Super Bowl 49 is going to be a true family feud in my house. I was raised in Oregon and went to college in Seattle. My husband was raised in New Hampshire. My family loves the Seahawks, his are die hard Patriot fans. We got engaged at the top of the Space Needle and lived for five years in Seattle. Our children were born and raised in New England and have spent the last nine years living 10 minutes from Gillette Stadium.

Both Seattle and Boston have special places in our hearts.

Lots of People

While the Patriots will forever be tops in our love of football, the Seahawks come a close second. So in the spirit of our two home towns, here are five ways Seattle and Boston are alike, yet different.

Actual city populations are pretty similar, with both Seattle and Boston census figures around 650,000. However, when including the metro areas surrounding the cities themselves, King County is home to almost 2 million people, while the Greater Boston area has 4.5 million. (If counting commuters into Boston, the number increases to more than 7.6 million.)

Highly educated

Boston and higher education go hand-in-hand. Home to bastions of higher learning like Harvard and MIT, there are more than 100 colleges and universities just in this metro area. But Boston has been building schools since 1636 when Harvard was founded, whereas Seattle wasn't even settled as a city until 1851. Seattle still boasts almost 50 collegiate level schools. All these educational opportunities make both cities pretty smart. Four-four percent of Boston's population hold at least a bachelor's degree, while more than 56 percent of Seattle's adults do.

Sports teams

Since this is in honor of the Super Bowl, we have to compare sports team.

Boston is home to five professional teams - the Red Sox, the Patriots, the Celtics, the Bruins and the Revolution. Boston has also dominated professional championships in recent years. Since 2001, these teams have won three Super Bowls, three World Series, one Stanley Cup, and one NBA Championship (and the Revolution made the final championship game this year).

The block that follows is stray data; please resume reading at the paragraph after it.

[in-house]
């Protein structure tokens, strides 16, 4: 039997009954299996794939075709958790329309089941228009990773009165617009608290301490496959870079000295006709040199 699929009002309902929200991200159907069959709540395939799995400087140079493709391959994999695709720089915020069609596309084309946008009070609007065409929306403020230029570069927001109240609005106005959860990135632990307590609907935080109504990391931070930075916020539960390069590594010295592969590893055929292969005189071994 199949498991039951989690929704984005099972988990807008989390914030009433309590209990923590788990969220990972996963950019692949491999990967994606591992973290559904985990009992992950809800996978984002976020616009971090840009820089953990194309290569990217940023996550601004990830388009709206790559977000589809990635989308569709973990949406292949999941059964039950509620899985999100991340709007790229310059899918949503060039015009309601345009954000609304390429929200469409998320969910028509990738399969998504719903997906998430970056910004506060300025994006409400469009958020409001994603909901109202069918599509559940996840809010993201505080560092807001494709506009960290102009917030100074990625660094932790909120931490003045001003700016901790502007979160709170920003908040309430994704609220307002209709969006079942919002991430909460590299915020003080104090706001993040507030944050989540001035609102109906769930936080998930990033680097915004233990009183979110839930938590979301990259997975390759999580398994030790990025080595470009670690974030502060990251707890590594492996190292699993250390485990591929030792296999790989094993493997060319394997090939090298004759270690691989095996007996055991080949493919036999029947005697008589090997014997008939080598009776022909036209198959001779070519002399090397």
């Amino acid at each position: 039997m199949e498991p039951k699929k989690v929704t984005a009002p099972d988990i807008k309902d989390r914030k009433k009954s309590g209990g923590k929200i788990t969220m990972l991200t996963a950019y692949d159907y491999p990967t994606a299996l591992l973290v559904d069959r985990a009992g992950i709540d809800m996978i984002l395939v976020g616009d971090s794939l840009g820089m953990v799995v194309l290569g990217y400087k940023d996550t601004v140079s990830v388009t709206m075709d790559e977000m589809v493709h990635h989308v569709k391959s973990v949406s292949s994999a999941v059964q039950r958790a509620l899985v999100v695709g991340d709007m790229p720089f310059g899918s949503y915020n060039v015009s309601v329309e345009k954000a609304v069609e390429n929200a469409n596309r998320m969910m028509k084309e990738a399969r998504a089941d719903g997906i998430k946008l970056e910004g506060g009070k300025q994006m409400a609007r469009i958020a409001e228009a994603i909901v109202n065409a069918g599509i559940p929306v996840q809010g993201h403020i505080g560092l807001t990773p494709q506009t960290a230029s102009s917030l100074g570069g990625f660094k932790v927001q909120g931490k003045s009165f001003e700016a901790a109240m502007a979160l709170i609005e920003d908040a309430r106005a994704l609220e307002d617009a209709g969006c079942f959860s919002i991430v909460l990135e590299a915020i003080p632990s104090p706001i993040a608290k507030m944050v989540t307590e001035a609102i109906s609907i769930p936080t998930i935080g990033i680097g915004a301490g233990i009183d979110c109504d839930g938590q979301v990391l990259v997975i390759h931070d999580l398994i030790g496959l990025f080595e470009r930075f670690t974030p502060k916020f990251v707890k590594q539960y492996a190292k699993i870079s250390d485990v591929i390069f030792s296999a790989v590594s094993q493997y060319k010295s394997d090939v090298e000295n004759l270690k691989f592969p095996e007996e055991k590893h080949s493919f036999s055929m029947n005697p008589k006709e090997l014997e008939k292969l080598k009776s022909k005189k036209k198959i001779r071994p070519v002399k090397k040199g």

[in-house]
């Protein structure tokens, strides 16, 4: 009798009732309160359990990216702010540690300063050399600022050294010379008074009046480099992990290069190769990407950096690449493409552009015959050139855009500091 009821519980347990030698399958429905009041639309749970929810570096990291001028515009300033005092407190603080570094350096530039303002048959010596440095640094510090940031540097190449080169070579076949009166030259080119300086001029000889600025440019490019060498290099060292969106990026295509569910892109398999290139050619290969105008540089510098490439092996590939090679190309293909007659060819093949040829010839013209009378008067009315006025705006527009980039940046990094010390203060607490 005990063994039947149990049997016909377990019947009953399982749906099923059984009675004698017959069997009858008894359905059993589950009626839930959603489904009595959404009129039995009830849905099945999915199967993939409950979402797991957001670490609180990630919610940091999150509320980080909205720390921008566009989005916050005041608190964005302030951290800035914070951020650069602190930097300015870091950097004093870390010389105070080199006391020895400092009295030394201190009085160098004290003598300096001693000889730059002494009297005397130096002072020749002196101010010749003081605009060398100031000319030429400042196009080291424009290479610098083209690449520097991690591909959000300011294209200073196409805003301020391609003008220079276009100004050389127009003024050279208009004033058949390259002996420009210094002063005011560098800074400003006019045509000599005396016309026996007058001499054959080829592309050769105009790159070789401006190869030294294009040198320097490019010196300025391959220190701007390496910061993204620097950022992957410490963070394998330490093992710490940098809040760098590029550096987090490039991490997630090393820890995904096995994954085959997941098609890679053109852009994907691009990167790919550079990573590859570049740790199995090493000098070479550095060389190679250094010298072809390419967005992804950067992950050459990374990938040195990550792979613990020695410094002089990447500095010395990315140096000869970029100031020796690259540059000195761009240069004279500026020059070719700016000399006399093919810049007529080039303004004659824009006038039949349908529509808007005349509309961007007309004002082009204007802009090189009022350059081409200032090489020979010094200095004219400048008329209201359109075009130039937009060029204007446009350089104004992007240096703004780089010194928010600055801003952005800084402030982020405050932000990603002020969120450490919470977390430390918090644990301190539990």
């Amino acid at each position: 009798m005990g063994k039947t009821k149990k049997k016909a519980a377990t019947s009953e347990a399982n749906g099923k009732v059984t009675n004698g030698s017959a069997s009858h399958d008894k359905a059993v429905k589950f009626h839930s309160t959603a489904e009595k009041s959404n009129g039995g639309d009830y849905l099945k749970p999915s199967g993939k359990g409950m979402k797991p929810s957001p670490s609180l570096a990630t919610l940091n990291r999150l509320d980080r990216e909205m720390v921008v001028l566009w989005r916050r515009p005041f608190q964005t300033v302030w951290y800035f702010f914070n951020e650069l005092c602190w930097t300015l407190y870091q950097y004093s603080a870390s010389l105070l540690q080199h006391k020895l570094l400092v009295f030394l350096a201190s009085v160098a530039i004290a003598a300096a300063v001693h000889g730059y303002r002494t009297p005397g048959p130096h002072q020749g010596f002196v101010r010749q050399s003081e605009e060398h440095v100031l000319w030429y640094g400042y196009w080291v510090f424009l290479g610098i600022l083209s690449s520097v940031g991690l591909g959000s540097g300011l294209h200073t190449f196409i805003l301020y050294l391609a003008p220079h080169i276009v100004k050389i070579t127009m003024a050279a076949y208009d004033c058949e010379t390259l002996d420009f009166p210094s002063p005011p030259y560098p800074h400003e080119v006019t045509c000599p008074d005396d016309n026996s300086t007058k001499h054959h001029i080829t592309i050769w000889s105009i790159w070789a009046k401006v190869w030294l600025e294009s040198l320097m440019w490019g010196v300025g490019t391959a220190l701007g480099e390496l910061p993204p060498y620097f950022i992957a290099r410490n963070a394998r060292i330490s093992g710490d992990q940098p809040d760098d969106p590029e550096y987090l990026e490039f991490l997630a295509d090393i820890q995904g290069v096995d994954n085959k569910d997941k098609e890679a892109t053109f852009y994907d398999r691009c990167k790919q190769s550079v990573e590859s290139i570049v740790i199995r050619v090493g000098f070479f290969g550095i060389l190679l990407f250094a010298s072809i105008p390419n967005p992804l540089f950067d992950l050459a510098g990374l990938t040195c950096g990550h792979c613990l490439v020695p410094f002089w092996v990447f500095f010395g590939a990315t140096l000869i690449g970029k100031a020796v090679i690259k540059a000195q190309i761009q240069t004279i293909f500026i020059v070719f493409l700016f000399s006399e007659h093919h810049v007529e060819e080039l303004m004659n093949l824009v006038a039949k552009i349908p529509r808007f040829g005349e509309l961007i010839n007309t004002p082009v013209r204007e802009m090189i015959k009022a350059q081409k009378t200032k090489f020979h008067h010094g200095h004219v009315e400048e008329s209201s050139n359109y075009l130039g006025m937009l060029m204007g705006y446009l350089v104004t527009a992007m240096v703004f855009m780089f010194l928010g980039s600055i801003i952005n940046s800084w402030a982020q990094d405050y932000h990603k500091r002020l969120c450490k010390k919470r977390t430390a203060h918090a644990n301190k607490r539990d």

In Seattle, the city hosts four professional teams - Mariners, Seahawks, Sounders and Storm (Women's NBA). The SuperSonics were part of Seattle culture for more than 40 years, but moved to Oklahoma City in 2008 leaving the area without a men's NBA team. As we all know, the Seahawks are the reigning Super Bowl champions, having won the title last year. If they defeat the Patriots next week, they will be the first team to repeat a Super Bowl win since, well, the Patriots did it in 2003 and 2004.

Great Beer and Seafood

They are both big cities on opposite coasts, but when it comes to food and drink, there are many similarities. It's impossible to think of Seattle and not have micro-brew beer come to mind. There are currently more than 250 active breweries in Washington State. Boston has the Sam Adams Brewery and Harpoon Brewery - which was founded in 1986 and played a significant role in the rebirth and growth of micro-brews across the United States - as well as a number of other high-quality micro-breweries that dot the area surrounding Boston and into Little Rhody, new Hampshire and Vermont.

Being coastal cities as well, seafood is a staple on tables in these towns. A visit to Boston isn't complete without a bowl of clam chowder and fresh lobster; just like watching the fish fly at Pike Place Market and enjoying fresh salmon is necessary when in Seattle.

The Technology Industry

Amazon.com started in Seattle, and Microsoft took over the world from here. But Facebook was born in a Harvard dorm room and Napster in a Northeastern dorm room. Both cities have thriving technology industries. More than 850 information and consumer technology companies are located in Seattle. However, the neighborhood next to MIT has more computer programmers per capita than anywhere in the world. If you are interested in the tech arena, both Boston and Seattle are great places to be.

Melissa Introne of North Attleboro is a writer for The Sun Chronicle. Her column "Mom Notes" appears monthly. Her "Take 5" columns normally appear online only at thesunchronicle.com. Contact her at melissaintrone@gmail.com.